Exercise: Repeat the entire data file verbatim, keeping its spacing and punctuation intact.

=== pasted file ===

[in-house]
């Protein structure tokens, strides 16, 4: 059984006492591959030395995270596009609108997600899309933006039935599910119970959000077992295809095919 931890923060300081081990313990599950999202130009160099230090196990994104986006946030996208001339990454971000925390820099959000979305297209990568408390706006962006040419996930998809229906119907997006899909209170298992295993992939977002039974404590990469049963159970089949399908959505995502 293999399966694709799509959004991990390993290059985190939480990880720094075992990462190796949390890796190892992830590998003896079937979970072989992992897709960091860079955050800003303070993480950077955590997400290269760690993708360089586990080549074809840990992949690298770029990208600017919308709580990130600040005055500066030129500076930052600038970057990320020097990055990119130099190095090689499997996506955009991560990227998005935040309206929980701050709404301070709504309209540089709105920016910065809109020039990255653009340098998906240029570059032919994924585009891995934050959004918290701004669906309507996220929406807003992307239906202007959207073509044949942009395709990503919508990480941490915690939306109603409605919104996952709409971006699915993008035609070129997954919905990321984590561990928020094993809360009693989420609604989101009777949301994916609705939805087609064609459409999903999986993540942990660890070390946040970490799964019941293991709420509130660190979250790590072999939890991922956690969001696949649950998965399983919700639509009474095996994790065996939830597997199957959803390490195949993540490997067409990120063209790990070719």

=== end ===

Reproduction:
[in-house]
């Protein structure tokens, strides 16, 4: 059984006492591959030395995270596009609108997600899309933006039935599910119970959000077992295809095919 931890923060300081081990313990599950999202130009160099230090196990994104986006946030996208001339990454971000925390820099959000979305297209990568408390706006962006040419996930998809229906119907997006899909209170298992295993992939977002039974404590990469049963159970089949399908959505995502 293999399966694709799509959004991990390993290059985190939480990880720094075992990462190796949390890796190892992830590998003896079937979970072989992992897709960091860079955050800003303070993480950077955590997400290269760690993708360089586990080549074809840990992949690298770029990208600017919308709580990130600040005055500066030129500076930052600038970057990320020097990055990119130099190095090689499997996506955009991560990227998005935040309206929980701050709404301070709504309209540089709105920016910065809109020039990255653009340098998906240029570059032919994924585009891995934050959004918290701004669906309507996220929406807003992307239906202007959207073509044949942009395709990503919508990480941490915690939306109603409605919104996952709409971006699915993008035609070129997954919905990321984590561990928020094993809360009693989420609604989101009777949301994916609705939805087609064609459409999903999986993540942990660890070390946040970490799964019941293991709420509130660190979250790590072999939890991922956690969001696949649950998965399983919700639509009474095996994790065996939830597997199957959803390490195949993540490997067409990120063209790990070719």